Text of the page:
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Its Nature, Instruments, Sources, Sounds, Development & Performers

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The Composers and Arrangers                                                 103
have drawn heavily from European music, experimenting with atonality or the twelve-tone system: Jimmy Giuffre and John Graas have been in the forefront of the newer movements on the West Coast while John Lewis, Gunther Schuller, Charles Mingus and Teo Macero are among its principal standard-bearers in the East; George Russell is a recent and gifted addition.
These names are subject to the qualification that several of them have operated on widely varied levels. Giuffre, for instance, has written and played music of the simplest blues and 32-bar chorus nature, with Shorty Rogers and with his own group. His extensive studies of composition were more clearly represented in Pharaoh, written for and performed by the Brass Ensemble of the Jazz and Classical Music Society (Columbia Records). Giuffre also conducted an experiment with a quartet, Tangents In Jazz (Capitol), functioning without an audible continuous beat—no walking bass, no riding cymbal—but generally staying close to the strict-tempo essentials of jazz. While the presence of any jazz qualities in Pharaoh is certainly contestable, the Tangents In Jazz venture used improvisation, atonality and a departure from the standard concept of the steadily pulsating beat, yet managed to give an overall impression that only jazz musicians could have written and played the series.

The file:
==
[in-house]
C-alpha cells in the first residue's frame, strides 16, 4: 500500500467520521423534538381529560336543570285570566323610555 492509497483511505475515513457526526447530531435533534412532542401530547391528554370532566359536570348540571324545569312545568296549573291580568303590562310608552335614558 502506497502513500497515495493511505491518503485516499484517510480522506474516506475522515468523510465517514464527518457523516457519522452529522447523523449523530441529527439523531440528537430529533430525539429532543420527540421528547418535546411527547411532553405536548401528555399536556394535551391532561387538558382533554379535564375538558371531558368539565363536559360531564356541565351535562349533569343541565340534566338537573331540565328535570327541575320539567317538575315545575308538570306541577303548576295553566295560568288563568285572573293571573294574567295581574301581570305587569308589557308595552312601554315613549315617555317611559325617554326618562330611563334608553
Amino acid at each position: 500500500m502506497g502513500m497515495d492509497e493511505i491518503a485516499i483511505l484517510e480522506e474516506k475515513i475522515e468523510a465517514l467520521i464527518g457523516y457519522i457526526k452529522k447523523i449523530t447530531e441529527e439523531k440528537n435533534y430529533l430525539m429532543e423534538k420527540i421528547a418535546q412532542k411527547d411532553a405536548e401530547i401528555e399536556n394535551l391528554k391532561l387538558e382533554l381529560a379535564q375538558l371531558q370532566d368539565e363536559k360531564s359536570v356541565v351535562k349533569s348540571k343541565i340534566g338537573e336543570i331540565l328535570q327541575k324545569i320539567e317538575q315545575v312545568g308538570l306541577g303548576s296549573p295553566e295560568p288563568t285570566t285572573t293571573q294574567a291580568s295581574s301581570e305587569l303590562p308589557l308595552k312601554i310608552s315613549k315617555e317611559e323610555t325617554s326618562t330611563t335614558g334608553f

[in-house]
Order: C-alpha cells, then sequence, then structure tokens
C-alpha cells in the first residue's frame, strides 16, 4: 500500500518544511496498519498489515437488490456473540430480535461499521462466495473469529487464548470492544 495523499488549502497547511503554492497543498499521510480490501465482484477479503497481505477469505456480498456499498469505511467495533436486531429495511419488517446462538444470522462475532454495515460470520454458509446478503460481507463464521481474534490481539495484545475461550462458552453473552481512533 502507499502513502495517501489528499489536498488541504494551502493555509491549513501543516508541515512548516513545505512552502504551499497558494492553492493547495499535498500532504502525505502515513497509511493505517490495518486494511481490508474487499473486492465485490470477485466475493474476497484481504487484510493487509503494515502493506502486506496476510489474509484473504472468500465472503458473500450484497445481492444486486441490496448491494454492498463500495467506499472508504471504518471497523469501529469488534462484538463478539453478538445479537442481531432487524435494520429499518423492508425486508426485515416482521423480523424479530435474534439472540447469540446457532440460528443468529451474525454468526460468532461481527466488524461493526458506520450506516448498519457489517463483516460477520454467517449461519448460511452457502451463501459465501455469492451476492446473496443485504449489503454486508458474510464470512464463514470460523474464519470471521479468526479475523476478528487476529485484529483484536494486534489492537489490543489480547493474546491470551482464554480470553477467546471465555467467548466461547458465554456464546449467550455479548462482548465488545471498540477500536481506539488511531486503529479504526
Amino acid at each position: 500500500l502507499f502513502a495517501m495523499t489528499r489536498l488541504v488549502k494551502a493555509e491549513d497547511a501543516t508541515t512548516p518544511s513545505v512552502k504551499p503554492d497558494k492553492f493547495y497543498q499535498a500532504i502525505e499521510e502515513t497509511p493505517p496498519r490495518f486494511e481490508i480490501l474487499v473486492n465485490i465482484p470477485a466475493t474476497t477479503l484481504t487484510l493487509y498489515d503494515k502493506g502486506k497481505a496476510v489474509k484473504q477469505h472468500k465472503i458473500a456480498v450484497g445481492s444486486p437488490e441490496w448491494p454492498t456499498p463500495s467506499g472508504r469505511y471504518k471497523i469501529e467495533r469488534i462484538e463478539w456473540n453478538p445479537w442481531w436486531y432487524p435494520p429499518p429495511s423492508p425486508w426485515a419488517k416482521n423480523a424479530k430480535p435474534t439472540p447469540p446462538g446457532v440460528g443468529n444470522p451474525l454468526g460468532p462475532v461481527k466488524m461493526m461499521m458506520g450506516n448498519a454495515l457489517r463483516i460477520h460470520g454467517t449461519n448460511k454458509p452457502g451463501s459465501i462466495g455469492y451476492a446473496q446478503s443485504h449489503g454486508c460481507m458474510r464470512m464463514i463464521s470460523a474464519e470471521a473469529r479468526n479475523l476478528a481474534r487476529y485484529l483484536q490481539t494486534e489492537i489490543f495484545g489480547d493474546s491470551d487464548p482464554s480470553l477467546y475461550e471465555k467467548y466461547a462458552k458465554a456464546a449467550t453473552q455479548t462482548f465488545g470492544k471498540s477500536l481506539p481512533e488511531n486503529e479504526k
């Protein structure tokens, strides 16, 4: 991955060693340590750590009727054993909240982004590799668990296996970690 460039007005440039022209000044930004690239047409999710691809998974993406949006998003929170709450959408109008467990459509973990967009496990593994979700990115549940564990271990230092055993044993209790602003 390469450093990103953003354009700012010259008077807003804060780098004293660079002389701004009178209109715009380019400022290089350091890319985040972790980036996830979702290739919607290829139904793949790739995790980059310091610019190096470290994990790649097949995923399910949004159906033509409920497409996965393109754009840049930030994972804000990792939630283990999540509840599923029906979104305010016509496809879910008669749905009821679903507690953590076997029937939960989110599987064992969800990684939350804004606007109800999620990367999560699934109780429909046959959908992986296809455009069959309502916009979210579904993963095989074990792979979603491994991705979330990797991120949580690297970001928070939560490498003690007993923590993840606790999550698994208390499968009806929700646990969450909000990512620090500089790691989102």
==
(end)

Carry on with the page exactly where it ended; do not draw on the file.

John Lewis' less conventional works are heard in an LP by the Modern Jazz Society ensemble (Verve) and in one work by the same brass ensemble (in the same LP) as Pharaoh; on the other side of the Lewis coin are his vignettes for the Modern Jazz Quartet, which despite occasional forays into Bach and into ex­tended forms (his Fontessa on Atlantic is described as "a little suite inspired by the Renaissance Comedia deR'Arte") remain generally rooted in the traditional jazz structures.
John Graas and Gunther Schuller, both French horn soloists, significantly came to jazz writing and playing from the outside instead of growing up in a jazz environment; much of their pro­fessional experience has been gained playing and writing for symphony orchestras. The LP that includes the Giuffre and Lewis works on Columbia also offers Schuller's Symphony for Brass and Percussion, conducted by Dimitri Mitropoulos. Schuller, a close friend and associate of Lewis, has played with jazz groups occa-